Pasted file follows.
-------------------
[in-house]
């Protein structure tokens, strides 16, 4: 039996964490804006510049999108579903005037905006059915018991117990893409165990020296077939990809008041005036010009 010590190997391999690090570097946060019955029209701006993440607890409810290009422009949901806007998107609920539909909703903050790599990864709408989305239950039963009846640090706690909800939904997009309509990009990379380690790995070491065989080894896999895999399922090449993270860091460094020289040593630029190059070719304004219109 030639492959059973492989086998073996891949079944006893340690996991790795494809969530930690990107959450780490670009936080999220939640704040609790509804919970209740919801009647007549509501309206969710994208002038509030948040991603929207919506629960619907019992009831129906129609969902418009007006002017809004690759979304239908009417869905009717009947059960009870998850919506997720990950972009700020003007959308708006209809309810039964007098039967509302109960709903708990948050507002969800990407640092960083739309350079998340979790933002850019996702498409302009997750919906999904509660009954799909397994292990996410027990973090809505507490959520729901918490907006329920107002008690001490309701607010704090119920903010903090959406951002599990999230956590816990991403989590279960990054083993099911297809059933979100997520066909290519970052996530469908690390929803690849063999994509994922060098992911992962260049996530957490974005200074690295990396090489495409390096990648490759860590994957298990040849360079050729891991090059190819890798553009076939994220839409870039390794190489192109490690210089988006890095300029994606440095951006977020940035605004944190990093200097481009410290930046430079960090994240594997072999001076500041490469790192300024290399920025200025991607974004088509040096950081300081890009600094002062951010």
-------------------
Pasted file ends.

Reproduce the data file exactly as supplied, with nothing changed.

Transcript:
[in-house]
């Protein structure tokens, strides 16, 4: 039996964490804006510049999108579903005037905006059915018991117990893409165990020296077939990809008041005036010009 010590190997391999690090570097946060019955029209701006993440607890409810290009422009949901806007998107609920539909909703903050790599990864709408989305239950039963009846640090706690909800939904997009309509990009990379380690790995070491065989080894896999895999399922090449993270860091460094020289040593630029190059070719304004219109 030639492959059973492989086998073996891949079944006893340690996991790795494809969530930690990107959450780490670009936080999220939640704040609790509804919970209740919801009647007549509501309206969710994208002038509030948040991603929207919506629960619907019992009831129906129609969902418009007006002017809004690759979304239908009417869905009717009947059960009870998850919506997720990950972009700020003007959308708006209809309810039964007098039967509302109960709903708990948050507002969800990407640092960083739309350079998340979790933002850019996702498409302009997750919906999904509660009954799909397994292990996410027990973090809505507490959520729901918490907006329920107002008690001490309701607010704090119920903010903090959406951002599990999230956590816990991403989590279960990054083993099911297809059933979100997520066909290519970052996530469908690390929803690849063999994509994922060098992911992962260049996530957490974005200074690295990396090489495409390096990648490759860590994957298990040849360079050729891991090059190819890798553009076939994220839409870039390794190489192109490690210089988006890095300029994606440095951006977020940035605004944190990093200097481009410290930046430079960090994240594997072999001076500041490469790192300024290399920025200025991607974004088509040096950081300081890009600094002062951010």